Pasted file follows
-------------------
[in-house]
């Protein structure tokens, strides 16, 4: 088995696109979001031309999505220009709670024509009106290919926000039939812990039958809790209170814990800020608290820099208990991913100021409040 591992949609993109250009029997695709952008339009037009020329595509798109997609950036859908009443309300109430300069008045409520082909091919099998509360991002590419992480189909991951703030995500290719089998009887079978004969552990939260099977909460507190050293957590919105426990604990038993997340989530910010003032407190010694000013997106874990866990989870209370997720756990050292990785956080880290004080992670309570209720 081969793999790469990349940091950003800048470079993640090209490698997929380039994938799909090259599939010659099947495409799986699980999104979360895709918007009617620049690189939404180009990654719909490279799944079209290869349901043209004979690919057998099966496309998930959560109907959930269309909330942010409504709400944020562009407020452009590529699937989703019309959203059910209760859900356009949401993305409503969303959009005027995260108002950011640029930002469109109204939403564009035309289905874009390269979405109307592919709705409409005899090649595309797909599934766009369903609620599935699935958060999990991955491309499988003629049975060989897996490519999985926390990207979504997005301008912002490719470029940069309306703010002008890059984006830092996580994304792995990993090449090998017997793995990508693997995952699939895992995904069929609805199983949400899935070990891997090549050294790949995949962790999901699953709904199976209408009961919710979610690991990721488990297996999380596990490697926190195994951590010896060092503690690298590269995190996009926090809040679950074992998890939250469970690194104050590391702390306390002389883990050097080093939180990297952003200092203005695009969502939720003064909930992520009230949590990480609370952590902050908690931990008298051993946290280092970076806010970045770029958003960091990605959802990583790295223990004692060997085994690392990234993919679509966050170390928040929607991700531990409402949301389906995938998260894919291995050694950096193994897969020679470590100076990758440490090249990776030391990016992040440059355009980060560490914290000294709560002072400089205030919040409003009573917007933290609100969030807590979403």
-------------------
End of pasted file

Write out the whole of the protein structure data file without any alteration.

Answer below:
[in-house]
């Protein structure tokens, strides 16, 4: 088995696109979001031309999505220009709670024509009106290919926000039939812990039958809790209170814990800020608290820099208990991913100021409040 591992949609993109250009029997695709952008339009037009020329595509798109997609950036859908009443309300109430300069008045409520082909091919099998509360991002590419992480189909991951703030995500290719089998009887079978004969552990939260099977909460507190050293957590919105426990604990038993997340989530910010003032407190010694000013997106874990866990989870209370997720756990050292990785956080880290004080992670309570209720 081969793999790469990349940091950003800048470079993640090209490698997929380039994938799909090259599939010659099947495409799986699980999104979360895709918007009617620049690189939404180009990654719909490279799944079209290869349901043209004979690919057998099966496309998930959560109907959930269309909330942010409504709400944020562009407020452009590529699937989703019309959203059910209760859900356009949401993305409503969303959009005027995260108002950011640029930002469109109204939403564009035309289905874009390269979405109307592919709705409409005899090649595309797909599934766009369903609620599935699935958060999990991955491309499988003629049975060989897996490519999985926390990207979504997005301008912002490719470029940069309306703010002008890059984006830092996580994304792995990993090449090998017997793995990508693997995952699939895992995904069929609805199983949400899935070990891997090549050294790949995949962790999901699953709904199976209408009961919710979610690991990721488990297996999380596990490697926190195994951590010896060092503690690298590269995190996009926090809040679950074992998890939250469970690194104050590391702390306390002389883990050097080093939180990297952003200092203005695009969502939720003064909930992520009230949590990480609370952590902050908690931990008298051993946290280092970076806010970045770029958003960091990605959802990583790295223990004692060997085994690392990234993919679509966050170390928040929607991700531990409402949301389906995938998260894919291995050694950096193994897969020679470590100076990758440490090249990776030391990016992040440059355009980060560490914290000294709560002072400089205030919040409003009573917007933290609100969030807590979403």